Moderator Roberto Rodriguez is himself a preeminent Spanish-language voice in United States horse racing. He broadcasts on Horse Racing Radio Network En Español and his Spanish-language racing news website ElPotroRoberto.com. He sees the panel, like the work that he and everyone else on the panel do day in and day out, as answering a need to better connect Hispanic horse racing fans with the sport. Rodriguez observed, “There is a large community of horse racing fans – they don’t get the information they’re supposed to have because they don’t have it in their own language.”
He sees Luis Grandison’s role at NYRA, as a Spanish-language race caller, to be the beginning of a future trend. NYRA is the only American circuit to narrate races in both English and Spanish. “I think in the future,” said Rodriguez, “all the tracks are going to have it.”
Panelist Ramón Dominguez agrees with the need for horse racing in the United States to do more to engage Spanish-speaking racing fans. “That is very important, and it’s something we need to do better than we have at this point. Because, the Hispanic demographic is quite large in the US,” he said. “It’s great for them to hear from another Spanish-speaking person.”
Dominguez will share the importance of seeing Thoroughbred racing as more than just gambling. He aims to focus on the beauty of the races and the complexities behind the scenes that allow the horses to make it to the track in the first place. Dominguez emphasized why Saratoga is a perfect place for this conversation. “It’s a very unique place where the fan can actually get to experience the beauty of the sport, and not only the betting aspect, that’s just one component of racing. It’s a whole.”
The panel will also highlight the growing role for the Hispanic community in bloodstock and ownership. According to panelist Ramiro Restrepo of Fasig-Tipton, this influx of Latin American owners and breeders opens up a great opportunity for Hispanic people to break into horse racing. That outlook stems from his own experience building relationships with owners and trainers from Latin America and helping them enter horse racing in the United States. Restrepo reflected, “It’s so wild…in two and a half years, my role in the company went from ‘let’s just focus on one particular sale in Miami for two-year-olds’ to being able to impact all of our sales up and down the east coast.”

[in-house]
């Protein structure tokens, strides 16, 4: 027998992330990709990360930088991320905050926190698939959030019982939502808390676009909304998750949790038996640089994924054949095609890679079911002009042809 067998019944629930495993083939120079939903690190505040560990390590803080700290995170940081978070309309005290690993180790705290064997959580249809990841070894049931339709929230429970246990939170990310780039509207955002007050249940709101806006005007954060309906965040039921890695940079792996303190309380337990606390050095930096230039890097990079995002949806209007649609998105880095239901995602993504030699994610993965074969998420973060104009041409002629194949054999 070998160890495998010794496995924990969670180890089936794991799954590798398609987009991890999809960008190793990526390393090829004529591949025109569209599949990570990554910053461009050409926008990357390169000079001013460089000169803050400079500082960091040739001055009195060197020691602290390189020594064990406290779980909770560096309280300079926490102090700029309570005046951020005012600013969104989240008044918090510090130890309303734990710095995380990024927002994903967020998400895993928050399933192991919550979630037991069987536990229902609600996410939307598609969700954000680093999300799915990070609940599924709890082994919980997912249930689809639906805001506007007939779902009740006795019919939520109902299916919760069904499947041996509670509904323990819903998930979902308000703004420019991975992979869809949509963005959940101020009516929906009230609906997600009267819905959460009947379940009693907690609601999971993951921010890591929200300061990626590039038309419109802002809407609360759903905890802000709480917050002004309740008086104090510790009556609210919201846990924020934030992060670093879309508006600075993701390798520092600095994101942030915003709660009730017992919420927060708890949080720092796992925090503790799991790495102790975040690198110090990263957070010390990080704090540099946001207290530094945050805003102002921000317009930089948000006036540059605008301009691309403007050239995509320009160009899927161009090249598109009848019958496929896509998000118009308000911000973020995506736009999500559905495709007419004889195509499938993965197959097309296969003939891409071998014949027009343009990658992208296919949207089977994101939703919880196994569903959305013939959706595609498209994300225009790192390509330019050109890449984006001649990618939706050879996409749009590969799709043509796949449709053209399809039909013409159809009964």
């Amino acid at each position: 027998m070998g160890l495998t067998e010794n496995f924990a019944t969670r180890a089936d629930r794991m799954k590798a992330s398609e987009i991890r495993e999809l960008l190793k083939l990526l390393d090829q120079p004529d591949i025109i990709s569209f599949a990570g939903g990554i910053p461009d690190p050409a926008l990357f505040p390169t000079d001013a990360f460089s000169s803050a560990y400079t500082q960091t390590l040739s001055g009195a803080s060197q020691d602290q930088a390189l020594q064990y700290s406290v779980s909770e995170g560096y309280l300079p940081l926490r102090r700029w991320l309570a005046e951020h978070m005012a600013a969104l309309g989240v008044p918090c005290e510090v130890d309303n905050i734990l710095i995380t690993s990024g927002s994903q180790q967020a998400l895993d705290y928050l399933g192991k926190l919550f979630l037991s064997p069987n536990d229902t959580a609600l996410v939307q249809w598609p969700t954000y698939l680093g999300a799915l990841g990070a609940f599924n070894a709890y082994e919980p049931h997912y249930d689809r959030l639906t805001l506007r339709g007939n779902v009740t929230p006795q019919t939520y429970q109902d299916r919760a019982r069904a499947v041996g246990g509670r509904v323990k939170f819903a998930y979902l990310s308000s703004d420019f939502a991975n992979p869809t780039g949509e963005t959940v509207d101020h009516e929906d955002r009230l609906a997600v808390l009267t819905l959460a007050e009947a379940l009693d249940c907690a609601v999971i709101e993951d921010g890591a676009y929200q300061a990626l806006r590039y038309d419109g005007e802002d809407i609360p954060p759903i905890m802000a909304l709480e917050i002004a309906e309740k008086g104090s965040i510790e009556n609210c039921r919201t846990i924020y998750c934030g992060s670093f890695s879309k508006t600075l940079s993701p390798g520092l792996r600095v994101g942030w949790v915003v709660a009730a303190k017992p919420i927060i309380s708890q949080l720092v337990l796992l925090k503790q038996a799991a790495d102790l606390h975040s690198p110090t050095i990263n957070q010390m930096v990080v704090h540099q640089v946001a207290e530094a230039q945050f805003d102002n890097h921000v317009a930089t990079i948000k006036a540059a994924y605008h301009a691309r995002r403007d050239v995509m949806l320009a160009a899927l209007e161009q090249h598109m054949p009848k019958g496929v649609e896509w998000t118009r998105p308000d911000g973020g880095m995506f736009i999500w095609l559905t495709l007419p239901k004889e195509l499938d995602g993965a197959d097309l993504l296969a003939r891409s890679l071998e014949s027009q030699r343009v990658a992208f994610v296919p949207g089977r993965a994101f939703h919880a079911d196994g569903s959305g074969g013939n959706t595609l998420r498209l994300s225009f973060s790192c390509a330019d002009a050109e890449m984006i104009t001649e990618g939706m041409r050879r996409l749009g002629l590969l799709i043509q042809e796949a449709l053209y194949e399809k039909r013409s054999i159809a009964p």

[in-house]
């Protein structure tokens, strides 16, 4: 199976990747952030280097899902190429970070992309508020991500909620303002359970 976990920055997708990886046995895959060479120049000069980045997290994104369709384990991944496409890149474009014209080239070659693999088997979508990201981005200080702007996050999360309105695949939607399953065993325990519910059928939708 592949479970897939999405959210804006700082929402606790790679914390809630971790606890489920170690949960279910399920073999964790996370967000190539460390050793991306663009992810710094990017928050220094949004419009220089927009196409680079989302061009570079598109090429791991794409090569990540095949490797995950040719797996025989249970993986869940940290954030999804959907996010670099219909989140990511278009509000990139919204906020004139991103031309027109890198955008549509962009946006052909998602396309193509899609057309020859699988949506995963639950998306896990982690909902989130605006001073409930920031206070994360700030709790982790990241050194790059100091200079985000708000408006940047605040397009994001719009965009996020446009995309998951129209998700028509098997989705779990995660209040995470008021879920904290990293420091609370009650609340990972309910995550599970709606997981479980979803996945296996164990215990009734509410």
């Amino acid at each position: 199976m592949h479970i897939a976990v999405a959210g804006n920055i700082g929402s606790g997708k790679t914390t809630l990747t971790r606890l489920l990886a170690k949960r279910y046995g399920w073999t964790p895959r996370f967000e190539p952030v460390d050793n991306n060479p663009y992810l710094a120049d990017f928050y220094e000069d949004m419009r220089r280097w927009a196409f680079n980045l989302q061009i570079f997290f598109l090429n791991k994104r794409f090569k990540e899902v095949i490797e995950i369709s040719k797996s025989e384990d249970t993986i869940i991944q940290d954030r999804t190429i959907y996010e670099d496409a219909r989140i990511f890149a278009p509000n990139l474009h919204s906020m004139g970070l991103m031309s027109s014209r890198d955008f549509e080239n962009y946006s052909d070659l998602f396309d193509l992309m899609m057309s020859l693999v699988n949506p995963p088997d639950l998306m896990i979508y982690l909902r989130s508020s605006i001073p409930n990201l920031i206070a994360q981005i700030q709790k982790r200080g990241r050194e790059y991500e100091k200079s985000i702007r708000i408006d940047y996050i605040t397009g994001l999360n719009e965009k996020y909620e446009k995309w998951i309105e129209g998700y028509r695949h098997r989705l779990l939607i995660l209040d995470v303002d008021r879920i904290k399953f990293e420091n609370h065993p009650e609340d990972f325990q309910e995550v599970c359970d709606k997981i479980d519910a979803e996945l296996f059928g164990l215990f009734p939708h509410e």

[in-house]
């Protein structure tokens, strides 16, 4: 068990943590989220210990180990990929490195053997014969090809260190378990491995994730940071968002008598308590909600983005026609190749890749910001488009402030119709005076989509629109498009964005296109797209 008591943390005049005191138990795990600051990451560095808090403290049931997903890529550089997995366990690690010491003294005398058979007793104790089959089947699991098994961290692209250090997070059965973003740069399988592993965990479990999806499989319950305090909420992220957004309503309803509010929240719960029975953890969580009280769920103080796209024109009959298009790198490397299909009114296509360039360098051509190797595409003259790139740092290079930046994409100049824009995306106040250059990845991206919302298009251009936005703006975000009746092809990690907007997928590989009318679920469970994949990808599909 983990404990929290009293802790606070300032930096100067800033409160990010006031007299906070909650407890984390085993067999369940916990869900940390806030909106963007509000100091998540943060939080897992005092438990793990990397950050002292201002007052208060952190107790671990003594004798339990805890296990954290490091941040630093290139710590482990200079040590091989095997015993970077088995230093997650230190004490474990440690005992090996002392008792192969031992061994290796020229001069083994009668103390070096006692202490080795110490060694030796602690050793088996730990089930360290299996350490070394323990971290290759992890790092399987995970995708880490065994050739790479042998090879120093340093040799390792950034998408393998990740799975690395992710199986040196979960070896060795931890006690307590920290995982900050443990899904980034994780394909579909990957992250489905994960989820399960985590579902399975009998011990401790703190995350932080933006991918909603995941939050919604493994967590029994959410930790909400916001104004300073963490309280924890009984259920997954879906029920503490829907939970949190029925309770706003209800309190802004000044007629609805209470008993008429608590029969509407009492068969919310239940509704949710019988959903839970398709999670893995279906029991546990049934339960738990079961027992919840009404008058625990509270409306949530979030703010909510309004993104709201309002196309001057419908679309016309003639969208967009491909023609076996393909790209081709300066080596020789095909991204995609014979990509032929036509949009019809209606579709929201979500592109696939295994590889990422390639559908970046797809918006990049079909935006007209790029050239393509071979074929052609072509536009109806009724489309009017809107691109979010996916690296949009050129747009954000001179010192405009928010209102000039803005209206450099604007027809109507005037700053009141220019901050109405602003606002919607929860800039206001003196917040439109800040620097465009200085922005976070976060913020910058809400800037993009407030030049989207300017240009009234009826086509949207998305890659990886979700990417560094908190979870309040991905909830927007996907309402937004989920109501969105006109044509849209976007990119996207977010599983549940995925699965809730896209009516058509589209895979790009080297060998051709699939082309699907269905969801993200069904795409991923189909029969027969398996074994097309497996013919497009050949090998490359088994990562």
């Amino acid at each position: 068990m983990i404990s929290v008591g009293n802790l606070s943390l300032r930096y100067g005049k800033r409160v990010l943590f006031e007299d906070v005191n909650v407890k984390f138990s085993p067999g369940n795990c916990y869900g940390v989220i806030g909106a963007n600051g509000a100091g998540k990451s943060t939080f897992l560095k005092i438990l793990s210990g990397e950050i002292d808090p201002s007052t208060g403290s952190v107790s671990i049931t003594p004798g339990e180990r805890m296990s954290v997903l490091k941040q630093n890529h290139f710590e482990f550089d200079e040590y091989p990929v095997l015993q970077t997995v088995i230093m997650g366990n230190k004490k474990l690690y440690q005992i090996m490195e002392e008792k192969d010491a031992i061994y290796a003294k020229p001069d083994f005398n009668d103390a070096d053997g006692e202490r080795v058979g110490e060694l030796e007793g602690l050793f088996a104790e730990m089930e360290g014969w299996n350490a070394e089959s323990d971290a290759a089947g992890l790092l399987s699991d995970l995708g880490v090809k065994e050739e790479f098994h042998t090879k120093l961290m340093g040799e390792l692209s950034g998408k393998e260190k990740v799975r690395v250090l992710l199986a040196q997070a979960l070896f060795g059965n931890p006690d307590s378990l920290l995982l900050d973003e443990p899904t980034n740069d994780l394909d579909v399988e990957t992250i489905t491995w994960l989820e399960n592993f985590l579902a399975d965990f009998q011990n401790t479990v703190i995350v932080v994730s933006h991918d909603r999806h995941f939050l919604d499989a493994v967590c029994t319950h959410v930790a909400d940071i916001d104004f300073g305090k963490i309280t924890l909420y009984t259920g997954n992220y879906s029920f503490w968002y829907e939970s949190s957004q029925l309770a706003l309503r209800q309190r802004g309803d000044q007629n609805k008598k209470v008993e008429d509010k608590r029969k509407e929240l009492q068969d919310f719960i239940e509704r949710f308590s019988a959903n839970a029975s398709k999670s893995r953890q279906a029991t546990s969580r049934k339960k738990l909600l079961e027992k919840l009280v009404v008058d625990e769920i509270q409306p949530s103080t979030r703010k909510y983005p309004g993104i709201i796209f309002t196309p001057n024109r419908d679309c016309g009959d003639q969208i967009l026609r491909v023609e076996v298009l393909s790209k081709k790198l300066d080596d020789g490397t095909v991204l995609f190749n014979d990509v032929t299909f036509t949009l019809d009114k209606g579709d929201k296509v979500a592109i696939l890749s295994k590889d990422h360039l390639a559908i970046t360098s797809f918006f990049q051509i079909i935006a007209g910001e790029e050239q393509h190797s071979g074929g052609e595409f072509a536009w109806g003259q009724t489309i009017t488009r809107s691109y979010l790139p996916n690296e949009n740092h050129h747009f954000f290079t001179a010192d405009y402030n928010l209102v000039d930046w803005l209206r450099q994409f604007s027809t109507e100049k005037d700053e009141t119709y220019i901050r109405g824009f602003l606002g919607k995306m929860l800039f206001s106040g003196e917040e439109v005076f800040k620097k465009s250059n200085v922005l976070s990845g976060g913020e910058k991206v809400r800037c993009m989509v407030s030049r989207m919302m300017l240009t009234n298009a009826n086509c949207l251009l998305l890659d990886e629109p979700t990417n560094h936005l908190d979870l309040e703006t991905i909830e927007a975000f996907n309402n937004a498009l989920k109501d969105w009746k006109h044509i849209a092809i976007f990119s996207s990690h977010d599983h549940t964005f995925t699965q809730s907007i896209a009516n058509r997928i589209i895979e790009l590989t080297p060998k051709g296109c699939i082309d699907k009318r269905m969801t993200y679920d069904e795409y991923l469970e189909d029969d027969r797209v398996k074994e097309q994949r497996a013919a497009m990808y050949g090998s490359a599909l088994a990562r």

Restrepo has witnessed growing Latin American influence in United States racing – and you probably have, too. Dazzling sophomore filly Unique Bella bears the silks of Chilean-based Don Alberto. Rebel Stakes (G2) winner Malagacy is owned by Sumaya U. S. Stables. That is the stateside racing arm of Haras Sumaya – the Chilean breeding farm that will stand two-time horse of the year California Chrome during Southern Hemisphere breeding season.
In the increasingly international world of racing, Restrepo emphasizes the value of shared language and cultural knowledge when reaching out to Latin American communities. “It just helps that much more in business: you’re providing that extra level of comfort and understanding that helps and makes business transactions be so much more smooth.”
Ramiro Restrepo, Ramón Dominguez, Luis Grandison, and Roberto Rodriguez bring this wealth of expertise into their panel at Equestricon – and they are here to help you find your place in horse racing. “This is not about me, or any of the other panelists,” reflected Dominguez. “It’s about the fans. Our goal is to be able to also educate them and answer any questions that they may have.”
So whether you know what aspect of horse racing inspires you most, or you’re looking to learn where you can make the best impact, come to the Hispanic Leaders in Racing panel at Equestricon! The panel happens on Tuesday, August 15 from 1:00pm-3:00pm. Your language and culture are assets, and this event will help you gain the knowledge and perspectives to take the next step toward your future in the sport.